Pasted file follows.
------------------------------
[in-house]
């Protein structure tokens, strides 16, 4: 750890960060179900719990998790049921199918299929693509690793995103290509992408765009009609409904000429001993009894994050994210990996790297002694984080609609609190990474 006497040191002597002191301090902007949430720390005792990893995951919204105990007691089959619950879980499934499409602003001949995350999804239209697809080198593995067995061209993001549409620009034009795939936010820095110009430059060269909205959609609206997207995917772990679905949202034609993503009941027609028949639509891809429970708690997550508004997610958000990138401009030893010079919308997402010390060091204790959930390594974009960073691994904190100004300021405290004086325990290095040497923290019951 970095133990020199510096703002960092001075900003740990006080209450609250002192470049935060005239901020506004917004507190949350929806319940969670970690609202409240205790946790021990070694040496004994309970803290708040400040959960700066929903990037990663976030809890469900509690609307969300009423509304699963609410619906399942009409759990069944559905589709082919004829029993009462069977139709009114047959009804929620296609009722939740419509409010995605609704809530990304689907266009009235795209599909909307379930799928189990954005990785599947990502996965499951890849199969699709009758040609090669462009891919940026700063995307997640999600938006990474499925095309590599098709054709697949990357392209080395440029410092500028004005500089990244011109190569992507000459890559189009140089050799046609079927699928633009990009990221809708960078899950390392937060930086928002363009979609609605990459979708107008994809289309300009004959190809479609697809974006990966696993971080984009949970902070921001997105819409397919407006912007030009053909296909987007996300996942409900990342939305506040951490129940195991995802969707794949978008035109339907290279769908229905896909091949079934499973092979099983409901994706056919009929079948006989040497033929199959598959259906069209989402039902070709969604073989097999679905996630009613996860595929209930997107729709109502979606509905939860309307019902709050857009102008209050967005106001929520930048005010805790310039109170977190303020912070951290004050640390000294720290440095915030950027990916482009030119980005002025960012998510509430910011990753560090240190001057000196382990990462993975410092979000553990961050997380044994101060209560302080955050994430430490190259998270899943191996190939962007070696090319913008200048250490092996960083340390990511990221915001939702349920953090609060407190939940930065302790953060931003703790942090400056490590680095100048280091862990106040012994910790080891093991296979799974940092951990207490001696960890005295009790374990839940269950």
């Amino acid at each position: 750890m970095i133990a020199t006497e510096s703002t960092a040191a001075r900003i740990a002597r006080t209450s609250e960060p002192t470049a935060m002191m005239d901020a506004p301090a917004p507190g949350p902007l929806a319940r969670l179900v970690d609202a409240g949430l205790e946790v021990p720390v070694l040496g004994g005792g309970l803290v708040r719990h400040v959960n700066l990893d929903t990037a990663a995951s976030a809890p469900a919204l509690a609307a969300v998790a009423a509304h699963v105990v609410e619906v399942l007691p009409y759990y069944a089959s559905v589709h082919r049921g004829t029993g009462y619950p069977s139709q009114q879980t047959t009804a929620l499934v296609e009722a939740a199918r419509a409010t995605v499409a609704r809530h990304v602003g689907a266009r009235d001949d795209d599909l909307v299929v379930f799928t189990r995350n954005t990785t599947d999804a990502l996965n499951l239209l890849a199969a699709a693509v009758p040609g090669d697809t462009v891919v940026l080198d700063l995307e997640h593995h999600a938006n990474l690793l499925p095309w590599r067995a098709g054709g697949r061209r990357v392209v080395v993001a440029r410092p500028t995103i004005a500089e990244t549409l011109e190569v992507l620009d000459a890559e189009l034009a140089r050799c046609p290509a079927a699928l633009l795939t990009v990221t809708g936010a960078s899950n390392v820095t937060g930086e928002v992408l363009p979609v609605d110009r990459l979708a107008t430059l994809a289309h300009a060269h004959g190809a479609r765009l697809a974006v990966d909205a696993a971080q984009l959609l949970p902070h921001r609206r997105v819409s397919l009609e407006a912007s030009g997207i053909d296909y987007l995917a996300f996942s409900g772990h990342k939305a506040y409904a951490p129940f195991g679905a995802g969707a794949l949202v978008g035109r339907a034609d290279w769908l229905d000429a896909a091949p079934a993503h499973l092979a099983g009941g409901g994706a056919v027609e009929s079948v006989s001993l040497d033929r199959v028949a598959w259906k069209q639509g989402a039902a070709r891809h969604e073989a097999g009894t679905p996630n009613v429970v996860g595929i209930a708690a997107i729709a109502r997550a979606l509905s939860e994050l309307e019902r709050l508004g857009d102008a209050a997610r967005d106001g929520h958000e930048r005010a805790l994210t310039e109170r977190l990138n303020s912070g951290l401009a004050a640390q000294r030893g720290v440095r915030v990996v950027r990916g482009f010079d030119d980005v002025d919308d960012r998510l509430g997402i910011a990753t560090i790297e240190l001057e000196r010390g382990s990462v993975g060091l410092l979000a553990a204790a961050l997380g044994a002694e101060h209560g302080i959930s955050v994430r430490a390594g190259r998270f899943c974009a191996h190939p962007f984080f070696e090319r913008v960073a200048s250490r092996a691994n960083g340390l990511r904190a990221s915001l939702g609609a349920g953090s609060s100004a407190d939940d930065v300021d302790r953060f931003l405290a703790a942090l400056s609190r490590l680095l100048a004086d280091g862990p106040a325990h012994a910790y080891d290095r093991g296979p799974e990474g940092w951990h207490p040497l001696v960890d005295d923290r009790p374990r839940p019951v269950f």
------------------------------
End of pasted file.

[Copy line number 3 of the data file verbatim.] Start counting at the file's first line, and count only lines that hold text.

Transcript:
């Amino acid at each position: 750890m970095i133990a020199t006497e510096s703002t960092a040191a001075r900003i740990a002597r006080t209450s609250e960060p002192t470049a935060m002191m005239d901020a506004p301090a917004p507190g949350p902007l929806a319940r969670l179900v970690d609202a409240g949430l205790e946790v021990p720390v070694l040496g004994g005792g309970l803290v708040r719990h400040v959960n700066l990893d929903t990037a990663a995951s976030a809890p469900a919204l509690a609307a969300v998790a009423a509304h699963v105990v609410e619906v399942l007691p009409y759990y069944a089959s559905v589709h082919r049921g004829t029993g009462y619950p069977s139709q009114q879980t047959t009804a929620l499934v296609e009722a939740a199918r419509a409010t995605v499409a609704r809530h990304v602003g689907a266009r009235d001949d795209d599909l909307v299929v379930f799928t189990r995350n954005t990785t599947d999804a990502l996965n499951l239209l890849a199969a699709a693509v009758p040609g090669d697809t462009v891919v940026l080198d700063l995307e997640h593995h999600a938006n990474l690793l499925p095309w590599r067995a098709g054709g697949r061209r990357v392209v080395v993001a440029r410092p500028t995103i004005a500089e990244t549409l011109e190569v992507l620009d000459a890559e189009l034009a140089r050799c046609p290509a079927a699928l633009l795939t990009v990221t809708g936010a960078s899950n390392v820095t937060g930086e928002v992408l363009p979609v609605d110009r990459l979708a107008t430059l994809a289309h300009a060269h004959g190809a479609r765009l697809a974006v990966d909205a696993a971080q984009l959609l949970p902070h921001r609206r997105v819409s397919l009609e407006a912007s030009g997207i053909d296909y987007l995917a996300f996942s409900g772990h990342k939305a506040y409904a951490p129940f195991g679905a995802g969707a794949l949202v978008g035109r339907a034609d290279w769908l229905d000429a896909a091949p079934a993503h499973l092979a099983g009941g409901g994706a056919v027609e009929s079948v006989s001993l040497d033929r199959v028949a598959w259906k069209q639509g989402a039902a070709r891809h969604e073989a097999g009894t679905p996630n009613v429970v996860g595929i209930a708690a997107i729709a109502r997550a979606l509905s939860e994050l309307e019902r709050l508004g857009d102008a209050a997610r967005d106001g929520h958000e930048r005010a805790l994210t310039e109170r977190l990138n303020s912070g951290l401009a004050a640390q000294r030893g720290v440095r915030v990996v950027r990916g482009f010079d030119d980005v002025d919308d960012r998510l509430g997402i910011a990753t560090i790297e240190l001057e000196r010390g382990s990462v993975g060091l410092l979000a553990a204790a961050l997380g044994a002694e101060h209560g302080i959930s955050v994430r430490a390594g190259r998270f899943c974009a191996h190939p962007f984080f070696e090319r913008v960073a200048s250490r092996a691994n960083g340390l990511r904190a990221s915001l939702g609609a349920g953090s609060s100004a407190d939940d930065v300021d302790r953060f931003l405290a703790a942090l400056s609190r490590l680095l100048a004086d280091g862990p106040a325990h012994a910790y080891d290095r093991g296979p799974e990474g940092w951990h207490p040497l001696v960890d005295d923290r009790p374990r839940p019951v269950f």